As reporters and a Japanese television crew looked on, James Filatro, principal of P.S. 95 in Brooklyn, demonstrated to a kindergarten class what not to do when encountering a gun.
Filatro, a short, gray-haired man keen about making an impression, pretended to shoot himself in the face and dropped to the floor like a ton of bricks, knocking over furniture and a couple of students.After the demonstration, Filatro asked the 5-year-olds, "What should you do when you see a gun?"
"Don't touch it," they replied in unison. They had learned the lesson.
The media had descended on the elementary school in the Gravesend neighborhood to observe the board of education's new "Anti-Weapon Campaign" in action. Schools Chancellor Richard Green, in response to the growing number of guns being brought into city schools, launched an academic war on guns last week with lesson plans to be adopted by teachers from prekindergarten to 12th grade.
In the school year that ended last June, 1,916 weapons - including guns, knives, razor blades and brass knuckles - were confiscated from New York City students, compared with 1,495 in 1987. Those figures, the most recent available, reflect the fact that schools have not been immune to the dramatic rise in crime and drug use elsewhere. More alarming to educators and parents is that drugs and guns are accessible to children at startlingly young ages.
Last January, a 5-year-old boy, dubbed the "Pistol-Packin' Peewee" by the New York Post, brought a loaded .25-caliber handgun into a kindergarten lunchroom. At P.S. 257 in the Bronx, a first-grader brought a live bullet to class for show-and-tell.
"This is not about gun safety," board of education spokesman Bob Terte said. "Our message is: Don't touch a gun at all."
Terte said five of the city's 117 high schools have been selected as part of a pilot project in which security agents with hand-held metal detectors randomly screen students. Since classes started in September, nearly 200 weapons have been confiscated. Green wants to include 10 more schools in the metal-detection program, which would cost the board of education another $5 million.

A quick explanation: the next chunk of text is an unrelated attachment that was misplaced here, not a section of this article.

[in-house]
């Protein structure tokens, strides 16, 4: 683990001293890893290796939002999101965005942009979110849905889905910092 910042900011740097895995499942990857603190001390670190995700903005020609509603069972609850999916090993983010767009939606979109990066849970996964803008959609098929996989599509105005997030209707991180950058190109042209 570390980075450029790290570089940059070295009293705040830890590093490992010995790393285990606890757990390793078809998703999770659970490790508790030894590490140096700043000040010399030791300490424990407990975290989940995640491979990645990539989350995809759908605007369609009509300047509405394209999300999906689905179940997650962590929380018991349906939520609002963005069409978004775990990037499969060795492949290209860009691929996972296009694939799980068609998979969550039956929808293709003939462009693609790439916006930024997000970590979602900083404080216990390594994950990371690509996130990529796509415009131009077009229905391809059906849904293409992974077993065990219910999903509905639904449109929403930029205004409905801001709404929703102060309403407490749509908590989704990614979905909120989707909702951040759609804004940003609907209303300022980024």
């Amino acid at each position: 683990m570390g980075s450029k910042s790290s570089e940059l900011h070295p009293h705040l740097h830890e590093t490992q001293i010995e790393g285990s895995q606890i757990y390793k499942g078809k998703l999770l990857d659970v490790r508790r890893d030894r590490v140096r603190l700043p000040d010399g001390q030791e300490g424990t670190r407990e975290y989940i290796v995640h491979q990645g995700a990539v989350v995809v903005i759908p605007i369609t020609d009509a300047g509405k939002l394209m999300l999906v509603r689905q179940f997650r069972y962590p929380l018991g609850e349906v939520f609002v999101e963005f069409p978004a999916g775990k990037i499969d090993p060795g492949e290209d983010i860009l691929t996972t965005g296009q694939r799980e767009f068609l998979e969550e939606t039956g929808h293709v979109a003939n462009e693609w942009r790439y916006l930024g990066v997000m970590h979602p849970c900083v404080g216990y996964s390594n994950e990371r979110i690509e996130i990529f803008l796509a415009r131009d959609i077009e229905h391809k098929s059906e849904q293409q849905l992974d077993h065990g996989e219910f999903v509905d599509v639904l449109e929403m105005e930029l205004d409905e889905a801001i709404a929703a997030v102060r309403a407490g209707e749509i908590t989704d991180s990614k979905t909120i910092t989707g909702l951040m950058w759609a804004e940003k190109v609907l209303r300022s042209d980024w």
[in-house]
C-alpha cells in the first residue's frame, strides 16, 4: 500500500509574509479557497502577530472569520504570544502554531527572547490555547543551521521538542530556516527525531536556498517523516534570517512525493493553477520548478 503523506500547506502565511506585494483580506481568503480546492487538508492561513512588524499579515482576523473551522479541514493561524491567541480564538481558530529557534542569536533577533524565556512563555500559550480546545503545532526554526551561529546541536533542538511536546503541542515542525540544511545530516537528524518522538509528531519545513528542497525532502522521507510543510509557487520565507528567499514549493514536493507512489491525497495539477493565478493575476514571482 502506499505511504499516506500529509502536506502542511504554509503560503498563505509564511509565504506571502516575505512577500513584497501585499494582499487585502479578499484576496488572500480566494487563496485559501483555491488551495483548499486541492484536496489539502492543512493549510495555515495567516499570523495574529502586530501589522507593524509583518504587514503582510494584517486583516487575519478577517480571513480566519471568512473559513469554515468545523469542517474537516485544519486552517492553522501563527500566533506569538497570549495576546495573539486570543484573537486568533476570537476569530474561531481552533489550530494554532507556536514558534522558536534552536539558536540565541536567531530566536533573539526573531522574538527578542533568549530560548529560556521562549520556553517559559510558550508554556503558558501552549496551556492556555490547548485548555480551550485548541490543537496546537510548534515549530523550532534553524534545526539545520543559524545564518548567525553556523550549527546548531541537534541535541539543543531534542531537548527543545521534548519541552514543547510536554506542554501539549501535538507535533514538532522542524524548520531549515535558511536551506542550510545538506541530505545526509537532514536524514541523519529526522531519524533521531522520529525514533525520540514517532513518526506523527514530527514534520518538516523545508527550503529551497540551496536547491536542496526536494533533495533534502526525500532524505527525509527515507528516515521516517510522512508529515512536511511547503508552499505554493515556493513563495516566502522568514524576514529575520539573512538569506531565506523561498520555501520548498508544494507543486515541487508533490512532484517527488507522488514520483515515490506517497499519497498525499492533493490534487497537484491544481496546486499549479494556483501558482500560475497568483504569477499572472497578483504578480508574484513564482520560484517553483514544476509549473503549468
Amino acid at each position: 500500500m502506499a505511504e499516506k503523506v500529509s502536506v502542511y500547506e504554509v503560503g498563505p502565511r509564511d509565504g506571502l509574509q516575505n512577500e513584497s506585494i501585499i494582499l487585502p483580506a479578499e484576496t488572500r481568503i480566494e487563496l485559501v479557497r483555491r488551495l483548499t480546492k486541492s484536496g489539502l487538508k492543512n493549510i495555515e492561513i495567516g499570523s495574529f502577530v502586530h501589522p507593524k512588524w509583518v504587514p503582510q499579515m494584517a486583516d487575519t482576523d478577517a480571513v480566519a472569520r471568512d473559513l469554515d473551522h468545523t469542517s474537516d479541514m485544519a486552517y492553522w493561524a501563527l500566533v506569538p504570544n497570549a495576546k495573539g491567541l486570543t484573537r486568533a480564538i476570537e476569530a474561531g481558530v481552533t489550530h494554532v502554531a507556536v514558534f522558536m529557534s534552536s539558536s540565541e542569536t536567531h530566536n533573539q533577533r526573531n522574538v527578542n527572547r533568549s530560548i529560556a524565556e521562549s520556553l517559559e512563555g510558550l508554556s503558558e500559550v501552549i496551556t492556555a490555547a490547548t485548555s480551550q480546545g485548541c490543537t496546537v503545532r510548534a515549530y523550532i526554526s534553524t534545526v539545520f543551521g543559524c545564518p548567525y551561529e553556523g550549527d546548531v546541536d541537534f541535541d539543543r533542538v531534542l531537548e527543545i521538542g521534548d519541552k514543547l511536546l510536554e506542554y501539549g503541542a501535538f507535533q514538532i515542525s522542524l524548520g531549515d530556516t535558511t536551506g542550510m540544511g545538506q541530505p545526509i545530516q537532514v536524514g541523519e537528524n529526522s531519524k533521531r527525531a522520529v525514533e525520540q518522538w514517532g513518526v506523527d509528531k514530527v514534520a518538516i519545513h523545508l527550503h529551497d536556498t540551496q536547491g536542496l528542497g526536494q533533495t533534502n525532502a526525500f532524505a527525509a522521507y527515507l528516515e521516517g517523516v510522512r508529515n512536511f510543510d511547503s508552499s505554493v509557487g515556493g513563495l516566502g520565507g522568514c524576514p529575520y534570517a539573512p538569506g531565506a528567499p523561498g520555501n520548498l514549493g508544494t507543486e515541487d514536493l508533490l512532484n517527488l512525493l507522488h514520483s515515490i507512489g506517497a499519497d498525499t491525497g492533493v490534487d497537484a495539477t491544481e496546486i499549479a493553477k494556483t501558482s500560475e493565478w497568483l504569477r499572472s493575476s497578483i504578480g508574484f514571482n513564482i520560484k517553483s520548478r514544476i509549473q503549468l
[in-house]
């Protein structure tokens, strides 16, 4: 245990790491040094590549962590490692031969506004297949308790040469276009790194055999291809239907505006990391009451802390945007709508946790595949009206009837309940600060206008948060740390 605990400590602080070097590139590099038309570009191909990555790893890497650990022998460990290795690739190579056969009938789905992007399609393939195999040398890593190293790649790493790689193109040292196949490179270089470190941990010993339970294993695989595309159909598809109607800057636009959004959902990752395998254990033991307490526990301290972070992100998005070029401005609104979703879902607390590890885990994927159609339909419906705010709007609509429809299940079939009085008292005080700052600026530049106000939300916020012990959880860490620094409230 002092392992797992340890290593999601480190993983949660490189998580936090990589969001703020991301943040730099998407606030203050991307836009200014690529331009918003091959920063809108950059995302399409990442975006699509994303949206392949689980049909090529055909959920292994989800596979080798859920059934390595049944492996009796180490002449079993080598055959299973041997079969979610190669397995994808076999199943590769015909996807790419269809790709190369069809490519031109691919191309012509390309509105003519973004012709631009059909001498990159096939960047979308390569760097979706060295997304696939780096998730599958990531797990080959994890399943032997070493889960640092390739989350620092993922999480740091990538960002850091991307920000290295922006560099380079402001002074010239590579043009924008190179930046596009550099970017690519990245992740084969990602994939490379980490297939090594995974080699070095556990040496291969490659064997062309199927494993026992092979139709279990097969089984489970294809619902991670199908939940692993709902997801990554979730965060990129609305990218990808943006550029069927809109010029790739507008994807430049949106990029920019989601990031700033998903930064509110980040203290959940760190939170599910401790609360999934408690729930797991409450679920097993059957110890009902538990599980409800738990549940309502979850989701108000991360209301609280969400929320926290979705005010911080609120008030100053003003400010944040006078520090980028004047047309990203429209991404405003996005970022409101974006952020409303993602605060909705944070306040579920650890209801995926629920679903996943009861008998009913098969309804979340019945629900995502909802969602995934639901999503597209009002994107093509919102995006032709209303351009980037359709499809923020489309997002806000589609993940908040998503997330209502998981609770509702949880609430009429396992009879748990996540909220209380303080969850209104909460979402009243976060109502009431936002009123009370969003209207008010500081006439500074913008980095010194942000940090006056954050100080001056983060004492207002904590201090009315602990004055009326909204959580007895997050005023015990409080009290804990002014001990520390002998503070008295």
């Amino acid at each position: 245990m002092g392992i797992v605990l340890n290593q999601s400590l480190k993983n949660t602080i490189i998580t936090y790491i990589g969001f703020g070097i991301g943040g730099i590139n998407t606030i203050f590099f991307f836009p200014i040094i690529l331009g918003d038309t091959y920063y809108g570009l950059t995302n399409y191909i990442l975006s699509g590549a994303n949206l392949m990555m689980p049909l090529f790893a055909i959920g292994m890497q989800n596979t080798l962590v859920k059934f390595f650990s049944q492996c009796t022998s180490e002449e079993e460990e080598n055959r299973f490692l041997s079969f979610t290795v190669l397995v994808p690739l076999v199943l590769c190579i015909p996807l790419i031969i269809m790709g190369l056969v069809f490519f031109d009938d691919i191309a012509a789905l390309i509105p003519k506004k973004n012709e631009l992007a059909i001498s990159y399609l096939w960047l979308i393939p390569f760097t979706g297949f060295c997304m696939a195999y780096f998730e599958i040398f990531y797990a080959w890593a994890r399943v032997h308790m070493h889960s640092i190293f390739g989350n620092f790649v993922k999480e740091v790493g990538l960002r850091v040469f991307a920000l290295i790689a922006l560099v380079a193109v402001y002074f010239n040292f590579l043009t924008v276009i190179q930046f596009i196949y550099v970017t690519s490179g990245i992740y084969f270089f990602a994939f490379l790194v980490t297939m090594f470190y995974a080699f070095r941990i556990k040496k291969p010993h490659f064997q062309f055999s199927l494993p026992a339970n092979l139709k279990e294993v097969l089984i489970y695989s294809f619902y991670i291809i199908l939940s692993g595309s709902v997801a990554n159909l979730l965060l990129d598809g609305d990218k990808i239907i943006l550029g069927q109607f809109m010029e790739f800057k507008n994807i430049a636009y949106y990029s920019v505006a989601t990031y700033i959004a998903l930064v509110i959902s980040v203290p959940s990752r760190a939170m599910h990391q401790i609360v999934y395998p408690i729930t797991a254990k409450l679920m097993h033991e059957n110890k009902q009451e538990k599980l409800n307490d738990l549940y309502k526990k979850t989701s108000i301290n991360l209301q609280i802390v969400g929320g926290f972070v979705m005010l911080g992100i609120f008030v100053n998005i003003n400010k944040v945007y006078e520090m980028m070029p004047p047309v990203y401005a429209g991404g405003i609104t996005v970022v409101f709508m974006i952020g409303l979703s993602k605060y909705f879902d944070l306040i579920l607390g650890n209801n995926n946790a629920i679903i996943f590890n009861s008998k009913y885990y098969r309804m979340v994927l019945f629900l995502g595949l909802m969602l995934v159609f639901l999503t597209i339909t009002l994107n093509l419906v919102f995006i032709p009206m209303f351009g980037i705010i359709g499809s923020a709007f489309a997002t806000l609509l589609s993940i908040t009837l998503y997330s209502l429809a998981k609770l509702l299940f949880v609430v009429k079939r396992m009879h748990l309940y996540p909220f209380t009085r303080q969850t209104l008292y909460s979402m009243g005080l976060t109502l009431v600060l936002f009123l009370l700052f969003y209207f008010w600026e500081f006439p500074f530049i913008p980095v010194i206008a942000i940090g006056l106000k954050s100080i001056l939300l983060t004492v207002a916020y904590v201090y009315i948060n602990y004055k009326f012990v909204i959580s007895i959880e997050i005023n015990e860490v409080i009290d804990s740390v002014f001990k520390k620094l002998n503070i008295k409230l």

Filatro said only one student has ever brought a gun to his school.
"Two years ago, a sixth-grader came in with two handguns," he said. "He was new. He came from Texas, and he wanted to show his friends.
"We're not saying guns are bad. Guns have a purpose," he said. "Butthere's no place for a gun in school."
That message comes across loudly and clearly from posters hung in the hallways and in every classroom. They read: "Be cool, no weapons in school" and "Life is grand without a gun in your hand."
The board of education published a booklet that is entitled "Don't Risk Your Education, No Guns in School" and includes teaching strategies and suggested lessons. It lists many statistics, including the sad fact that every day in the United States, two people under 18 are murdered with guns and another is killed accidentally with one.
For some streetwise students in Donald Kelleher's fifth-grade class, guns are an everyday reality. Asked by Kelleher why people want guns, the students answered quickly: Guns are for protection, are easy to get and convey a "cool" image. They agreed that drug dealers are most in need of guns.
"If you rip off their crack, they'll kill you," said 10-year-old Sam.
Sam, sitting at his desk with a stack of baseball cards, was asked by a reporter whether he had seen a gun. He nodded and said, "An Uzi." Sam said his 17-year-old cousin is a drug dealer and carries the Israeli-made weapon to protect himself.
"My brother is getting a gun from his friend," Sam said. His brother, 14, is in junior high and wants to protect himself, Sam said, because "this kid named Larry and his crew are always jumping him and his friends."
Asked what he would do if his brother ever brought home a gun, Sam thought for a moment and said, "I'm gonna tell my mother."